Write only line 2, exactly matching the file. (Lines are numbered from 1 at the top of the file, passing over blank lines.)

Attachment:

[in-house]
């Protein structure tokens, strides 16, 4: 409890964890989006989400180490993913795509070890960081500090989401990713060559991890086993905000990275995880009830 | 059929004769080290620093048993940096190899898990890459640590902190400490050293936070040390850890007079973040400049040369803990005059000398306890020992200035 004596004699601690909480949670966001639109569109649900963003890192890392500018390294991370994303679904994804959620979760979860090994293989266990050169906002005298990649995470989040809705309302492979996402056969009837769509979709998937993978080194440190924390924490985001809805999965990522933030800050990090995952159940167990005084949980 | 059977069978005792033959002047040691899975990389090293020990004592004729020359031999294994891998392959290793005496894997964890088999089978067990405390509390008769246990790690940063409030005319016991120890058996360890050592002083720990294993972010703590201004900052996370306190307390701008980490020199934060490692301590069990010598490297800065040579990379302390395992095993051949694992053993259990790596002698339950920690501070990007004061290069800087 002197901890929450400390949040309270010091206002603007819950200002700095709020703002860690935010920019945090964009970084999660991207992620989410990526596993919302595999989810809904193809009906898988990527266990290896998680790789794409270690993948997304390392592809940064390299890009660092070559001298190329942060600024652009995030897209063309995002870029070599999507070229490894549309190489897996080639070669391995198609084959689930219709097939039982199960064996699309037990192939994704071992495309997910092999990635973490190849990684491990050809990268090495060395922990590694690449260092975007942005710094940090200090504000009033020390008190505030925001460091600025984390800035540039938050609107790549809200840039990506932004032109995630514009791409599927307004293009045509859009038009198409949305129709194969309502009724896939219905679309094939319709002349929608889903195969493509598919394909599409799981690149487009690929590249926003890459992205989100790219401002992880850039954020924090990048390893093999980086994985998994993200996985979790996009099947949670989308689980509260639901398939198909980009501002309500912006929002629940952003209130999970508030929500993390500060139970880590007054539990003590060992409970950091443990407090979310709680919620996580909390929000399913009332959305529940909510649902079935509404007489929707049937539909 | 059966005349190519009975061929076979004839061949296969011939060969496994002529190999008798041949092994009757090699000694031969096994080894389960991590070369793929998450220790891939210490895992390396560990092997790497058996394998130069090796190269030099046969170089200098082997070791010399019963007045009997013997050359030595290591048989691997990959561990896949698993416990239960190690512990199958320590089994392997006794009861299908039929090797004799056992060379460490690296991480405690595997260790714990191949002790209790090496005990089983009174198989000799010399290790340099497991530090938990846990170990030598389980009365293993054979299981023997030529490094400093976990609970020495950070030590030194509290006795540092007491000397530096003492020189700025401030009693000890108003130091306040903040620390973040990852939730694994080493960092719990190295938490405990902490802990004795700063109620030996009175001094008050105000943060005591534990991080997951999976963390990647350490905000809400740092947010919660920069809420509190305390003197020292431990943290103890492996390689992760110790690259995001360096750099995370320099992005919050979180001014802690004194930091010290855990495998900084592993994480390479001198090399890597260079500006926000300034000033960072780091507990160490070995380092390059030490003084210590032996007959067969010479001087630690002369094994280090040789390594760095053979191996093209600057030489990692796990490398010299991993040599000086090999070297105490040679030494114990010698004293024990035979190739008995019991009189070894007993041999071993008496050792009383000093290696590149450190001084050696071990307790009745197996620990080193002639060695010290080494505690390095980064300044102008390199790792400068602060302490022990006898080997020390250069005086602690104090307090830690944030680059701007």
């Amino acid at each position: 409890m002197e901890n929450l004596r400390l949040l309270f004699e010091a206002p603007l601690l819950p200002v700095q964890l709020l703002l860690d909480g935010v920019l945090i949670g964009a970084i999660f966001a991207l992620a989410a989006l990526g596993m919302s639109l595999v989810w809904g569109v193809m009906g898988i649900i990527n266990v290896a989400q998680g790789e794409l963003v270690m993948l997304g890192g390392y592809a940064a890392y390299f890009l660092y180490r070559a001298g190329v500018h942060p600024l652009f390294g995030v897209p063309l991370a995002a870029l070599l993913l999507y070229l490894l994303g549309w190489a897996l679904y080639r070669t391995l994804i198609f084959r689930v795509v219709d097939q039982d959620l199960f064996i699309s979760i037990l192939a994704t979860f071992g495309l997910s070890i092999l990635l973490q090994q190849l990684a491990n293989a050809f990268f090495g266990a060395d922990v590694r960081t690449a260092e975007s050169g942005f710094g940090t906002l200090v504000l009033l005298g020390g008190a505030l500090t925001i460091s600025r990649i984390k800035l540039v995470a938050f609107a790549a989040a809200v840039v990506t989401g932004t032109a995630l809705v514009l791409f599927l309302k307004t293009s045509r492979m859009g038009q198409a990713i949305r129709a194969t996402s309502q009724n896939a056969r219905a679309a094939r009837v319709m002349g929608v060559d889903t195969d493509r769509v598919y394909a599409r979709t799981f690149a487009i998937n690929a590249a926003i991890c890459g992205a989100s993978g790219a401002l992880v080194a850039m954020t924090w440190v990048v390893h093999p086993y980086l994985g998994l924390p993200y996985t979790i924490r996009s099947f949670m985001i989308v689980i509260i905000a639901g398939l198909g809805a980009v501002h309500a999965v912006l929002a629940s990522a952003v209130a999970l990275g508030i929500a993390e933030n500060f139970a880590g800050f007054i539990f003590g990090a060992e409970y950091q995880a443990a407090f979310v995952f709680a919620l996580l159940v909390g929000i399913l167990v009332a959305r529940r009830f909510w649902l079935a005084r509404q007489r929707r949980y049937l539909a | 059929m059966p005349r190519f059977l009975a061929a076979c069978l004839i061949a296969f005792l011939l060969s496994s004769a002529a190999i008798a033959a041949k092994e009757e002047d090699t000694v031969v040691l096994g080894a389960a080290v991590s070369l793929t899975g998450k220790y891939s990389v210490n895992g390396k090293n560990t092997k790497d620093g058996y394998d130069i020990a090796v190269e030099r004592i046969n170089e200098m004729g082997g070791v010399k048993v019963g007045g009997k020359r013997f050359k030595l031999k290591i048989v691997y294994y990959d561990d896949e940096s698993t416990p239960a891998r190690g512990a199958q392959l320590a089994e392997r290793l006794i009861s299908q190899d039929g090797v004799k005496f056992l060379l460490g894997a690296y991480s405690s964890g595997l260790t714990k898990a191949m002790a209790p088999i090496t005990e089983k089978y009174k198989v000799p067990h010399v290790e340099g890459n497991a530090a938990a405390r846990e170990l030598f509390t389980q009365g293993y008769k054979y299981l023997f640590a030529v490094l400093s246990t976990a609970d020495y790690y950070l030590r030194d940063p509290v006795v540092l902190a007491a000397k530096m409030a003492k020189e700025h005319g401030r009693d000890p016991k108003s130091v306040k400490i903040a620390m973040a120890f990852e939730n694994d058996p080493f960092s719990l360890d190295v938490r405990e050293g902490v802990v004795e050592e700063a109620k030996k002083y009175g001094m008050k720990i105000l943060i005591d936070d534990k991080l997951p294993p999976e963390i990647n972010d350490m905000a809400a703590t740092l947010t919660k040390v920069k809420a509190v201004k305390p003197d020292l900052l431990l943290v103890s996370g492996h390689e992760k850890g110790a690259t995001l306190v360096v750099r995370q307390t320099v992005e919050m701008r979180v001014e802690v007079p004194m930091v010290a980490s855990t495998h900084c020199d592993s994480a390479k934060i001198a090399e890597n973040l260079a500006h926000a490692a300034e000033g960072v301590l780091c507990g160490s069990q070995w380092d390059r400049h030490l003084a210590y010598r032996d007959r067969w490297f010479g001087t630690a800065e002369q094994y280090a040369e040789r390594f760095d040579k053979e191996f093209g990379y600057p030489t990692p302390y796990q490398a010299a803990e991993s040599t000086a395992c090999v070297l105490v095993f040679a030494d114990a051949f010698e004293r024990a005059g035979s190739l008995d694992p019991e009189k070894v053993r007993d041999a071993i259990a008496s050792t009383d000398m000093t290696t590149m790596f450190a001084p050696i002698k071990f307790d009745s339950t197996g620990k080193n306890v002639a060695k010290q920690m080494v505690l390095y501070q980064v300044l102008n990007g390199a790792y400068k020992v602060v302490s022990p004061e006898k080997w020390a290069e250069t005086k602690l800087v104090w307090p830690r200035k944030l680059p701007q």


């Protein structure tokens, strides 16, 4: 409890964890989006989400180490993913795509070890960081500090989401990713060559991890086993905000990275995880009830 | 059929004769080290620093048993940096190899898990890459640590902190400490050293936070040390850890007079973040400049040369803990005059000398306890020992200035 004596004699601690909480949670966001639109569109649900963003890192890392500018390294991370994303679904994804959620979760979860090994293989266990050169906002005298990649995470989040809705309302492979996402056969009837769509979709998937993978080194440190924390924490985001809805999965990522933030800050990090995952159940167990005084949980 | 059977069978005792033959002047040691899975990389090293020990004592004729020359031999294994891998392959290793005496894997964890088999089978067990405390509390008769246990790690940063409030005319016991120890058996360890050592002083720990294993972010703590201004900052996370306190307390701008980490020199934060490692301590069990010598490297800065040579990379302390395992095993051949694992053993259990790596002698339950920690501070990007004061290069800087 002197901890929450400390949040309270010091206002603007819950200002700095709020703002860690935010920019945090964009970084999660991207992620989410990526596993919302595999989810809904193809009906898988990527266990290896998680790789794409270690993948997304390392592809940064390299890009660092070559001298190329942060600024652009995030897209063309995002870029070599999507070229490894549309190489897996080639070669391995198609084959689930219709097939039982199960064996699309037990192939994704071992495309997910092999990635973490190849990684491990050809990268090495060395922990590694690449260092975007942005710094940090200090504000009033020390008190505030925001460091600025984390800035540039938050609107790549809200840039990506932004032109995630514009791409599927307004293009045509859009038009198409949305129709194969309502009724896939219905679309094939319709002349929608889903195969493509598919394909599409799981690149487009690929590249926003890459992205989100790219401002992880850039954020924090990048390893093999980086994985998994993200996985979790996009099947949670989308689980509260639901398939198909980009501002309500912006929002629940952003209130999970508030929500993390500060139970880590007054539990003590060992409970950091443990407090979310709680919620996580909390929000399913009332959305529940909510649902079935509404007489929707049937539909 | 059966005349190519009975061929076979004839061949296969011939060969496994002529190999008798041949092994009757090699000694031969096994080894389960991590070369793929998450220790891939210490895992390396560990092997790497058996394998130069090796190269030099046969170089200098082997070791010399019963007045009997013997050359030595290591048989691997990959561990896949698993416990239960190690512990199958320590089994392997006794009861299908039929090797004799056992060379460490690296991480405690595997260790714990191949002790209790090496005990089983009174198989000799010399290790340099497991530090938990846990170990030598389980009365293993054979299981023997030529490094400093976990609970020495950070030590030194509290006795540092007491000397530096003492020189700025401030009693000890108003130091306040903040620390973040990852939730694994080493960092719990190295938490405990902490802990004795700063109620030996009175001094008050105000943060005591534990991080997951999976963390990647350490905000809400740092947010919660920069809420509190305390003197020292431990943290103890492996390689992760110790690259995001360096750099995370320099992005919050979180001014802690004194930091010290855990495998900084592993994480390479001198090399890597260079500006926000300034000033960072780091507990160490070995380092390059030490003084210590032996007959067969010479001087630690002369094994280090040789390594760095053979191996093209600057030489990692796990490398010299991993040599000086090999070297105490040679030494114990010698004293024990035979190739008995019991009189070894007993041999071993008496050792009383000093290696590149450190001084050696071990307790009745197996620990080193002639060695010290080494505690390095980064300044102008390199790792400068602060302490022990006898080997020390250069005086602690104090307090830690944030680059701007």